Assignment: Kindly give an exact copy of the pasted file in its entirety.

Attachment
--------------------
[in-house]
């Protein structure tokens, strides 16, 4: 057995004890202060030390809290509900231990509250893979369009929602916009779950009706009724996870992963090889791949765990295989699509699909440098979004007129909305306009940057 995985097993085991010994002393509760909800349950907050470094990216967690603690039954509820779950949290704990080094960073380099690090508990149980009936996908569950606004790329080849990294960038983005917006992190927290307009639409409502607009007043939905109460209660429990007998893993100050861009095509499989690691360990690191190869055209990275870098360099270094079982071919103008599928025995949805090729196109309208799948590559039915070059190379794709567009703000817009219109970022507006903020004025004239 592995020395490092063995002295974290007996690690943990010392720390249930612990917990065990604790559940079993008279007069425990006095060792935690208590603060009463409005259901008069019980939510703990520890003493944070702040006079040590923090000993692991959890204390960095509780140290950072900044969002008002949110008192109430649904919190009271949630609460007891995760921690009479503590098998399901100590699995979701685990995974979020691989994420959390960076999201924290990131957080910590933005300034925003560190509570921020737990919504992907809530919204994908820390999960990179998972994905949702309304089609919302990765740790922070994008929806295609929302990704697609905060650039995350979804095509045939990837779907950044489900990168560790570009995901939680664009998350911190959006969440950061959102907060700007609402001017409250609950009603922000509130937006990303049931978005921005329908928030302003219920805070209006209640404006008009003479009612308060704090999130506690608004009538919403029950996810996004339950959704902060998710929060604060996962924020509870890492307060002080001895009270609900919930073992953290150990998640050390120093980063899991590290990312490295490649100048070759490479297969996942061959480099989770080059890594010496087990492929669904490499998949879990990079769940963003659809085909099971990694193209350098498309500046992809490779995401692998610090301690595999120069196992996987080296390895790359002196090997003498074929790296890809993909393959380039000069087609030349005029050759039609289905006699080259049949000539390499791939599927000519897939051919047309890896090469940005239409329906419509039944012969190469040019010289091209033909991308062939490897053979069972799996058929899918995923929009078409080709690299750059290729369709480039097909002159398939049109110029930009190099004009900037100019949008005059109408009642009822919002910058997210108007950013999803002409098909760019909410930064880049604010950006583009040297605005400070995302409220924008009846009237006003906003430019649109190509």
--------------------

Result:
[in-house]
């Protein structure tokens, strides 16, 4: 057995004890202060030390809290509900231990509250893979369009929602916009779950009706009724996870992963090889791949765990295989699509699909440098979004007129909305306009940057 995985097993085991010994002393509760909800349950907050470094990216967690603690039954509820779950949290704990080094960073380099690090508990149980009936996908569950606004790329080849990294960038983005917006992190927290307009639409409502607009007043939905109460209660429990007998893993100050861009095509499989690691360990690191190869055209990275870098360099270094079982071919103008599928025995949805090729196109309208799948590559039915070059190379794709567009703000817009219109970022507006903020004025004239 592995020395490092063995002295974290007996690690943990010392720390249930612990917990065990604790559940079993008279007069425990006095060792935690208590603060009463409005259901008069019980939510703990520890003493944070702040006079040590923090000993692991959890204390960095509780140290950072900044969002008002949110008192109430649904919190009271949630609460007891995760921690009479503590098998399901100590699995979701685990995974979020691989994420959390960076999201924290990131957080910590933005300034925003560190509570921020737990919504992907809530919204994908820390999960990179998972994905949702309304089609919302990765740790922070994008929806295609929302990704697609905060650039995350979804095509045939990837779907950044489900990168560790570009995901939680664009998350911190959006969440950061959102907060700007609402001017409250609950009603922000509130937006990303049931978005921005329908928030302003219920805070209006209640404006008009003479009612308060704090999130506690608004009538919403029950996810996004339950959704902060998710929060604060996962924020509870890492307060002080001895009270609900919930073992953290150990998640050390120093980063899991590290990312490295490649100048070759490479297969996942061959480099989770080059890594010496087990492929669904490499998949879990990079769940963003659809085909099971990694193209350098498309500046992809490779995401692998610090301690595999120069196992996987080296390895790359002196090997003498074929790296890809993909393959380039000069087609030349005029050759039609289905006699080259049949000539390499791939599927000519897939051919047309890896090469940005239409329906419509039944012969190469040019010289091209033909991308062939490897053979069972799996058929899918995923929009078409080709690299750059290729369709480039097909002159398939049109110029930009190099004009900037100019949008005059109408009642009822919002910058997210108007950013999803002409098909760019909410930064880049604010950006583009040297605005400070995302409220924008009846009237006003906003430019649109190509």